1. #1
    Firehouse.com Guest

    Question SCBA's - New style regulators

    ---I posted this in the wrong forum (I was reading this one when I decided to post a topic). I have reposted it in the Safety/Survival Forum. Please reply there. Thanks.---

    This is just a general question regarding the newer SCBA's with the regulator that attaches to the front of the mask.

    I am familar with the SCBA's that have the hose coming from the mask and attaching to either a waist or chest regulator. This is the style my FD currently uses. I have seen the newer ones where the regulator attaches directly on the mask. Eventually, we will be upgrading our SCBA's to newer models. There is a concern I have regaring the face mounted regulator that no one yet has been able to answer. With our current models, if for some reason your tank goes "empty" before you completely exit the structure (as you are escaping the house because your "bell" went off), or you have possible equipment failure, you disconnect the hose and place it in your turnout coat to filter as much of the smoke as possible on your way out. What do you do in the case of the face mounted regulators? You can't take it off, because the mask will then be open to the smoke.

    Any insight to this question is appreciated. Basically, I would like to know some pro's and con's of the newer style. I don't want this to be a "what is right or wrong" debate, I just want us to make a logical decision when it is time to upgrade our SCBA's, as to which style regulator to get. I know there are benefits both ways.


    [This message has been edited by JCB209 (edited 04-26-2001).]

  2. #2
    Firehouse.com Guest


    We have the Scott 2.2's with the mask-mounted regulator. I have heard this argument many times from those who admire this 'feature' of being able to stuff the low pressure hose in your coat if you lost air. MSA's and the old Scott 2A's are the only packs I have any experience with regarding this and fortunately have never had to test it. The funny thing with the new MSA's is that they no longer have this feature, the regulator is now on the mask like the Scott's. The MSA's however mount on your mask lower than the Scott's (down below your chin) where the Scott's are more in line with your mouth and not so low. Some FF's have commented on the low mounting of the MSA's as awkward when they try and look directly down at their feet. Haven't had the opportunity to try it myself. Your only real option if you lose air is to get your face on the floor (not low, but ON the floor) and get moving. Hopefully your buddy is with you and you can share his/her air if needed. You can also stretch your hood up over the opening, but that is really of limited value if you're in a real nasty atmosphere with lots of heat.
    Not sure if there are other packs out there that still have the low pressure hose arrangement that you speak of.

  3. #3
    Firehouse.com Guest


    1. Take a rag stuff it in the hole.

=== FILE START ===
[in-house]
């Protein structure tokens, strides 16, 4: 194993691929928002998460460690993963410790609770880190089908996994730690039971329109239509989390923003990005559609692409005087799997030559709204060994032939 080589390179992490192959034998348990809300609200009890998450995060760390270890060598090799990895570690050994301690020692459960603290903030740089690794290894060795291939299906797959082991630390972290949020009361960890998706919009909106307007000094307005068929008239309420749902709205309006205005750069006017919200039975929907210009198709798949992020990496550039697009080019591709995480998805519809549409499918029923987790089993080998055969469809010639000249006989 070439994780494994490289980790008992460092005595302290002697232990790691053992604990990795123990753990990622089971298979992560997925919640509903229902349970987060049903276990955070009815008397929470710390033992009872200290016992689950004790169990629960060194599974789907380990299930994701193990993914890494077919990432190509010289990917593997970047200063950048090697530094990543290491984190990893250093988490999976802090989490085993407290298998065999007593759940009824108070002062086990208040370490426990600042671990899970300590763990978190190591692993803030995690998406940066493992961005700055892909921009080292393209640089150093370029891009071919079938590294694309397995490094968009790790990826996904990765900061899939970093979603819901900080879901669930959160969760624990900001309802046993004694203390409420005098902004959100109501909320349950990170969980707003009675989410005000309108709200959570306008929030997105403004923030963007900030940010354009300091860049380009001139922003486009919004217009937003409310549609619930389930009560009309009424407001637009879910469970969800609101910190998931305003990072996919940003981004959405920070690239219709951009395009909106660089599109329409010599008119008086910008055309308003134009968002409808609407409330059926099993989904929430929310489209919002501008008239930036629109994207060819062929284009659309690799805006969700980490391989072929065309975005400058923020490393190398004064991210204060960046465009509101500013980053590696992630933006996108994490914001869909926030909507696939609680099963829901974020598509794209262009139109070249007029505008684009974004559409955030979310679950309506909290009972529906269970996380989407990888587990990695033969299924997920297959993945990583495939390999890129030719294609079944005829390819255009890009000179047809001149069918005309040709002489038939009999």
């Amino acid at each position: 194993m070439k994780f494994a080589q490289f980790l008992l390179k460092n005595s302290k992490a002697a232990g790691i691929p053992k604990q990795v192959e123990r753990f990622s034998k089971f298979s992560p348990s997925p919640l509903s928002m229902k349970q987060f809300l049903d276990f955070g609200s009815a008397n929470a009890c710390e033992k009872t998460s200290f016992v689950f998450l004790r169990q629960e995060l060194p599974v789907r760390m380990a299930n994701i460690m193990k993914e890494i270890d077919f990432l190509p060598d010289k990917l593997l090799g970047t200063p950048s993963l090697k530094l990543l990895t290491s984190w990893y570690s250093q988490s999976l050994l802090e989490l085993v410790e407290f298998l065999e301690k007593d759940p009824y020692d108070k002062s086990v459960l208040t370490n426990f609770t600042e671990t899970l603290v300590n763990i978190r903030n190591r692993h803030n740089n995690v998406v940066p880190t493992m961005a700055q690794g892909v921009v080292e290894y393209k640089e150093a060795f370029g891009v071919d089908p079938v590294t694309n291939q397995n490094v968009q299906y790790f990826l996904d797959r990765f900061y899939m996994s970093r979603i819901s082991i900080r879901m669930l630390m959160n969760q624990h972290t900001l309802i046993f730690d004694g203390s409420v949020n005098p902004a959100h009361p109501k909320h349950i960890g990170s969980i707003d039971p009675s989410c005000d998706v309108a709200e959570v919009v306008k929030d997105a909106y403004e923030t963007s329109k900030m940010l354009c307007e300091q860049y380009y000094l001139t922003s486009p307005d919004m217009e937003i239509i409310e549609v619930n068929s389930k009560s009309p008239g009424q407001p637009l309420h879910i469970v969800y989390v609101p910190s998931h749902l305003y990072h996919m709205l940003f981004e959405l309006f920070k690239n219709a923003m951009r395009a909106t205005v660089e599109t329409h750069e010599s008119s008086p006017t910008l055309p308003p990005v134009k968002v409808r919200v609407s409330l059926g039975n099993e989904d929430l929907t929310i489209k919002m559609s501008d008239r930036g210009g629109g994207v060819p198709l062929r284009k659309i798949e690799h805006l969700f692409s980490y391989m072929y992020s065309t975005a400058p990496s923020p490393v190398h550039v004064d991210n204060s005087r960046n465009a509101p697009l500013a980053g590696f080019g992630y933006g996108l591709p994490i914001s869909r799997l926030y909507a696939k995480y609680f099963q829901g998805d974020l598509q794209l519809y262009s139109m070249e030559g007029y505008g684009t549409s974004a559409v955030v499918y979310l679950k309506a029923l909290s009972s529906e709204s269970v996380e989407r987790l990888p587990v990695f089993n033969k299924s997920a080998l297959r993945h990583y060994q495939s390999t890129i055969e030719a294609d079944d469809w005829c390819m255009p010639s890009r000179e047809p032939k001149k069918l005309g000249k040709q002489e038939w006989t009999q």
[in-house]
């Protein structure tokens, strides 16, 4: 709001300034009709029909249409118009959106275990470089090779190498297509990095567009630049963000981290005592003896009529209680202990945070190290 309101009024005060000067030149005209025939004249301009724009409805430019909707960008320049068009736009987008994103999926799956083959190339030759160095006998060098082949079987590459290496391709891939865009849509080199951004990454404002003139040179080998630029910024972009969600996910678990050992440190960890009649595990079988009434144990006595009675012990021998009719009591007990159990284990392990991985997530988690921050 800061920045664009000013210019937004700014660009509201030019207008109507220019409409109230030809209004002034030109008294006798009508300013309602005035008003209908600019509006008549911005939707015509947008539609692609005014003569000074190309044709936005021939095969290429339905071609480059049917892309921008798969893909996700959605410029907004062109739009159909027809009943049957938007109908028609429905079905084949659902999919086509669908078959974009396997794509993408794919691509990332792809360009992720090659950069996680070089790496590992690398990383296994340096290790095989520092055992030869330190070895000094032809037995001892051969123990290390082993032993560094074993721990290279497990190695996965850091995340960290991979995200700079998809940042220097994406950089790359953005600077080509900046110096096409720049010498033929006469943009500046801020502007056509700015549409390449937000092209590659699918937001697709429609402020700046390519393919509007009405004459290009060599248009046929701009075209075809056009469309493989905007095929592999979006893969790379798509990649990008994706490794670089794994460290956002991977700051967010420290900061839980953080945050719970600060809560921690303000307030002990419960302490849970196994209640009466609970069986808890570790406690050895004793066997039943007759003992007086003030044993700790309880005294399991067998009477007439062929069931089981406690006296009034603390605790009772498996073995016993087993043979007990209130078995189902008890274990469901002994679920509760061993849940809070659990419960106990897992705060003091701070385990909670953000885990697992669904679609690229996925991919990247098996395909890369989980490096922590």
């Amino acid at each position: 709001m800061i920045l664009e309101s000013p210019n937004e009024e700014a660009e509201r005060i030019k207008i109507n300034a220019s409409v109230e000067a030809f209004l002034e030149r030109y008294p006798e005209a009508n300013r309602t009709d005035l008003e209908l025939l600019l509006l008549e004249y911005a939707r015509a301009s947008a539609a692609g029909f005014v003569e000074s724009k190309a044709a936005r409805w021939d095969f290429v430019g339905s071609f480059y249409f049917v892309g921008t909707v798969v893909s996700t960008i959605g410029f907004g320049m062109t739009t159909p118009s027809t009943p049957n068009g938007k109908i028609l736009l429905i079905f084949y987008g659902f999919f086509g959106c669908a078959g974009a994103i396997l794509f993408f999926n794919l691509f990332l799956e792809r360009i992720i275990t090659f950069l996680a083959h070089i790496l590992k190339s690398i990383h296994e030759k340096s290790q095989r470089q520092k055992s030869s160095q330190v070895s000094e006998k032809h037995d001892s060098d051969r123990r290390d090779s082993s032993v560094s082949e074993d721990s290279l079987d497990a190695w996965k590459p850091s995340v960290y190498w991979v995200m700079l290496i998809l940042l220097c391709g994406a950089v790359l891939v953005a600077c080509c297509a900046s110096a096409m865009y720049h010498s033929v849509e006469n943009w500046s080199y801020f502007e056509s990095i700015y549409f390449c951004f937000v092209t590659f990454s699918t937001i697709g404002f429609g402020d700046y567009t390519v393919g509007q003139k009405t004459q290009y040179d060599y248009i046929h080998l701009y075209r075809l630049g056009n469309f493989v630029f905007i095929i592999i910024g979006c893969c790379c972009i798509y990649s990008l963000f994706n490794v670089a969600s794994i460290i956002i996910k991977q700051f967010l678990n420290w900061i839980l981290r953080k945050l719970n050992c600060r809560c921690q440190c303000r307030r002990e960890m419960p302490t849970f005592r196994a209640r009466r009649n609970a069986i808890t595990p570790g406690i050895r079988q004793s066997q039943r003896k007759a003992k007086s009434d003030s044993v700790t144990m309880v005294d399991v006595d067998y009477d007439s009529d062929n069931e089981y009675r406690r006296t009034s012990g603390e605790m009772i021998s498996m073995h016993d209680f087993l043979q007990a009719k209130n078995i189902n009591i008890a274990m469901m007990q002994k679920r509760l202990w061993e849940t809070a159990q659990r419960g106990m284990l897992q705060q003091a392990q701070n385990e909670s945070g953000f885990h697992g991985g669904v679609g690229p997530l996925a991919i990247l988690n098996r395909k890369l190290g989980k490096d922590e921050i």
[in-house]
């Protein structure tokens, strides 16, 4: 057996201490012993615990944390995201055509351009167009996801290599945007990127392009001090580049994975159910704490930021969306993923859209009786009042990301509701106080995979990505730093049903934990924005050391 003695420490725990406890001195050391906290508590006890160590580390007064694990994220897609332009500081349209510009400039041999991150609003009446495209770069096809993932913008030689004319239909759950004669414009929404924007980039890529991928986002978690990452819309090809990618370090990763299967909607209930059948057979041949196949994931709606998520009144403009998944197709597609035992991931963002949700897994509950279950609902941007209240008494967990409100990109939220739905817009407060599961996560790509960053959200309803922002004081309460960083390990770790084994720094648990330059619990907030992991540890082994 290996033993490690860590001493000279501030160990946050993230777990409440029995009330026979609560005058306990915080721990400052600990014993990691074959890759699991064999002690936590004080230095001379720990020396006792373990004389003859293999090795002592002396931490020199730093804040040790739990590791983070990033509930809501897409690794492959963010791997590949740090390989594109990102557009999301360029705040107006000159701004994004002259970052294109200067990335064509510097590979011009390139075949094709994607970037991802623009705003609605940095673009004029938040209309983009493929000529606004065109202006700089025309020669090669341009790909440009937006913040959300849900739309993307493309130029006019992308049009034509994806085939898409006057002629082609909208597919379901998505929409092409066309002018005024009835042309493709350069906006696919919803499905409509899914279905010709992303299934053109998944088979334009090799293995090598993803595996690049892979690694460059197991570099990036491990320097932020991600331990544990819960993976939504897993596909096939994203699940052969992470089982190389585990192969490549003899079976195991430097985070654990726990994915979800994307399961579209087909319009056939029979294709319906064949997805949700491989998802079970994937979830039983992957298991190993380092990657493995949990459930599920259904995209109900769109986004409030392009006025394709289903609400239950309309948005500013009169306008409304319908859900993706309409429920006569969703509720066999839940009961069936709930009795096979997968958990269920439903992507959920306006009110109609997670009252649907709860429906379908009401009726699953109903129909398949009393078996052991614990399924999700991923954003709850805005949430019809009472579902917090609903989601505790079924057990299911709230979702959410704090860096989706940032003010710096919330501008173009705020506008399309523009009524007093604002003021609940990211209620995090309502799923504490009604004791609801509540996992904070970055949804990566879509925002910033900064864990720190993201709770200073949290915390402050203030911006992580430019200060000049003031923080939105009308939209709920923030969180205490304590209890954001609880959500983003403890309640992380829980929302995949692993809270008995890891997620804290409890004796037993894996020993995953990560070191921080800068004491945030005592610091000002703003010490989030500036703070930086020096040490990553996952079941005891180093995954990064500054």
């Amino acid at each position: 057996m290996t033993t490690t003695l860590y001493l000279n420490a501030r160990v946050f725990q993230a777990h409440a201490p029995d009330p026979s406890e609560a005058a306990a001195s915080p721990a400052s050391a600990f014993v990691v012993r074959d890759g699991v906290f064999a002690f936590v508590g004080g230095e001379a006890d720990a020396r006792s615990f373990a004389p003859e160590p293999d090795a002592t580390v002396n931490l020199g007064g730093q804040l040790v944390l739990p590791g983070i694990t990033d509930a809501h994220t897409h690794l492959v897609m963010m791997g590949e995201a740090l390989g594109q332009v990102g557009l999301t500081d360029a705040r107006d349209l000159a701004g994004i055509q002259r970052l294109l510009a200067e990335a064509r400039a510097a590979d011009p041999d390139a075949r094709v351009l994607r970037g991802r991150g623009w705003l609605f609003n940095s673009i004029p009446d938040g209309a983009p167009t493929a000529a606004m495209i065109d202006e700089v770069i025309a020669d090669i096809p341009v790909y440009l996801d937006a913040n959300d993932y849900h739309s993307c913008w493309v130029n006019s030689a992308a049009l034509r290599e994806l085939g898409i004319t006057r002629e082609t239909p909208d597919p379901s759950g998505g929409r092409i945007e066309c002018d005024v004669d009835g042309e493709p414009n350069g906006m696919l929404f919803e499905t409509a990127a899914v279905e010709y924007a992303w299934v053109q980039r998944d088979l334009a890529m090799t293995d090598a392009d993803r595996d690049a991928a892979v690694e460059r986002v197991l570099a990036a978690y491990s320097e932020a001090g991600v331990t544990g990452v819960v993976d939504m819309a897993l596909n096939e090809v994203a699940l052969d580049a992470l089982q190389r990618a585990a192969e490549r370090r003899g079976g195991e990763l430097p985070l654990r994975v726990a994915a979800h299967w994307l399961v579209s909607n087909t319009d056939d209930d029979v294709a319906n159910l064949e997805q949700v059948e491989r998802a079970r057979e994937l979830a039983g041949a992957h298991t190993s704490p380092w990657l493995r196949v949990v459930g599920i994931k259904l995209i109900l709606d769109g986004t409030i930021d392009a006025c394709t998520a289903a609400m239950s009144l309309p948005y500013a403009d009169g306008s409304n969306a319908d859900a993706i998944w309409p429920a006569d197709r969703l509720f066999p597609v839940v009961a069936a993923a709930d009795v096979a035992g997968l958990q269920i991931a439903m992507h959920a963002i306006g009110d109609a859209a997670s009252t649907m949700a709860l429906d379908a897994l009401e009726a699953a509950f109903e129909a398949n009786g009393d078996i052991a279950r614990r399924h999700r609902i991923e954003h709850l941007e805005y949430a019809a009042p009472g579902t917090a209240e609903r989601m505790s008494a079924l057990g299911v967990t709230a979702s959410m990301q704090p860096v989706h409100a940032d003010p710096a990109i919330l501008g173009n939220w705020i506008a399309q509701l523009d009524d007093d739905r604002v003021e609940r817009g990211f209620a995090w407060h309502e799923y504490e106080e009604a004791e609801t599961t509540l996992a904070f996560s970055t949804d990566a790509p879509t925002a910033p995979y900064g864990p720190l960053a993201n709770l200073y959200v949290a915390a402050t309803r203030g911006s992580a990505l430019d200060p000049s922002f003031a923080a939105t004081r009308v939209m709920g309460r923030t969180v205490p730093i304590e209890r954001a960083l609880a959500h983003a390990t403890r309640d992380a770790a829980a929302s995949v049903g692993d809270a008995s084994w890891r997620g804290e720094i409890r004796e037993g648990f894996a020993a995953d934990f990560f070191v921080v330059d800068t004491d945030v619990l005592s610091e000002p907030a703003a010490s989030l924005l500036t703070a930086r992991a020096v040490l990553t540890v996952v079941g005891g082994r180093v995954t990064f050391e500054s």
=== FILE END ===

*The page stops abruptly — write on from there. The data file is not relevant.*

2. Hold rag with your gloved hand.
    3. Run like hell.

  4. #4
    Firehouse.com Guest


    I have used both Mask mounted and belt mounted regulators and your concern is shared by myself. The only thing I have noticed in my research is that Surviveair now offers a filter cartridge that replaces your regulator during air loss

  5. #5
    Firehouse.com Guest


    You can use the thing if you want to but it looks like a death wish for the user as the only thing the"canister" does is scrub CO to make CO2, it does nothing to keep all the other gasses produced in a fire from you. The thing has NO certification tests (NIOSH, NFPA). People NEED to research a product instead of being fed cr** information that a manufacturer has the latest and greatest thing out. It really scares me to think how many people think this is the way to go.

  6. #6
    S. Cheatham
    Firehouse.com Guest


    Recently in fire engineering mag they showed what to do in this case. Like TCFire said was GET LOW! They then recommended pulling your hood up and over the hole in the mask. This takes some practice, but it will work.

  7. #7
    Firehouse.com Guest


    We have both kinds of BA's in service..... MSA Ultralite II's and MMRs.

    Being in charge of the department's SCBA's I have found that the members prefer using the MMRs. One reason is that their masks have better visibility. Althou, you can get the Ultra-elite masks converted to fit the Ultralite IIs. One thing we have found, is that the MMR high-pressure line to the mask isn't prone to being "clamped," blocking the flow of air to the mask.

    We use 30 minute bottles (2216psi). The low-air alarms go off at 500 psi, which leaves about 1/4 of the bottle left. If you start to leave when your bell begins, you should be able to get out in time. If not, like most people have recomended, stay low. Of course, if you can't make it out, radio for the RIT team to meet you on your way.

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